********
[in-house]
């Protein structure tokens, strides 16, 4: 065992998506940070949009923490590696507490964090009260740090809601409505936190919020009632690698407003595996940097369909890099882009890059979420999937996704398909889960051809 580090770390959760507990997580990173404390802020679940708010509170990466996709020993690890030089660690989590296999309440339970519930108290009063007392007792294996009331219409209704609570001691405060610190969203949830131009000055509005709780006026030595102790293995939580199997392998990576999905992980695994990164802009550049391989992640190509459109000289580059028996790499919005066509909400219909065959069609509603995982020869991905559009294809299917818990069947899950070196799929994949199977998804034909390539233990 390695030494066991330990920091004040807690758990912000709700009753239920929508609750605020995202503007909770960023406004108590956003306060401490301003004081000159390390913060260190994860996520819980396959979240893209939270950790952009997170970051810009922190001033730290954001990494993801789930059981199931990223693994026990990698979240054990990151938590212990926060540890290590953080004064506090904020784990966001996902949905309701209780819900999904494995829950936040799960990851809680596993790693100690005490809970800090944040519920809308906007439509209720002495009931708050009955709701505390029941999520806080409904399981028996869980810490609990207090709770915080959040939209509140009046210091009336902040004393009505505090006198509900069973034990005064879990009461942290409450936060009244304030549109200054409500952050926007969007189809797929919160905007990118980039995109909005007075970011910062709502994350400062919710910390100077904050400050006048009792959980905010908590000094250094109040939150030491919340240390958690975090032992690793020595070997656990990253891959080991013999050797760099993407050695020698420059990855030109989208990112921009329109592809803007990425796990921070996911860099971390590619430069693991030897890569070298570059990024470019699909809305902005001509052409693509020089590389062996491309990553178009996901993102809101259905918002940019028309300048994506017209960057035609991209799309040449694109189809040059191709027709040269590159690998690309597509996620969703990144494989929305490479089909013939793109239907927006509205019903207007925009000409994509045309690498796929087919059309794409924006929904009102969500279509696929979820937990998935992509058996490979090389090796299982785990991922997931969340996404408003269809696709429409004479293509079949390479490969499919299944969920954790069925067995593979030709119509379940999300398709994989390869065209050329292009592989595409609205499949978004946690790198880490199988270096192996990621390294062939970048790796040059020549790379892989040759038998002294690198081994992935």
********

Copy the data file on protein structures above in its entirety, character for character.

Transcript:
[in-house]
């Protein structure tokens, strides 16, 4: 065992998506940070949009923490590696507490964090009260740090809601409505936190919020009632690698407003595996940097369909890099882009890059979420999937996704398909889960051809 580090770390959760507990997580990173404390802020679940708010509170990466996709020993690890030089660690989590296999309440339970519930108290009063007392007792294996009331219409209704609570001691405060610190969203949830131009000055509005709780006026030595102790293995939580199997392998990576999905992980695994990164802009550049391989992640190509459109000289580059028996790499919005066509909400219909065959069609509603995982020869991905559009294809299917818990069947899950070196799929994949199977998804034909390539233990 390695030494066991330990920091004040807690758990912000709700009753239920929508609750605020995202503007909770960023406004108590956003306060401490301003004081000159390390913060260190994860996520819980396959979240893209939270950790952009997170970051810009922190001033730290954001990494993801789930059981199931990223693994026990990698979240054990990151938590212990926060540890290590953080004064506090904020784990966001996902949905309701209780819900999904494995829950936040799960990851809680596993790693100690005490809970800090944040519920809308906007439509209720002495009931708050009955709701505390029941999520806080409904399981028996869980810490609990207090709770915080959040939209509140009046210091009336902040004393009505505090006198509900069973034990005064879990009461942290409450936060009244304030549109200054409500952050926007969007189809797929919160905007990118980039995109909005007075970011910062709502994350400062919710910390100077904050400050006048009792959980905010908590000094250094109040939150030491919340240390958690975090032992690793020595070997656990990253891959080991013999050797760099993407050695020698420059990855030109989208990112921009329109592809803007990425796990921070996911860099971390590619430069693991030897890569070298570059990024470019699909809305902005001509052409693509020089590389062996491309990553178009996901993102809101259905918002940019028309300048994506017209960057035609991209799309040449694109189809040059191709027709040269590159690998690309597509996620969703990144494989929305490479089909013939793109239907927006509205019903207007925009000409994509045309690498796929087919059309794409924006929904009102969500279509696929979820937990998935992509058996490979090389090796299982785990991922997931969340996404408003269809696709429409004479293509079949390479490969499919299944969920954790069925067995593979030709119509379940999300398709994989390869065209050329292009592989595409609205499949978004946690790198880490199988270096192996990621390294062939970048790796040059020549790379892989040759038998002294690198081994992935």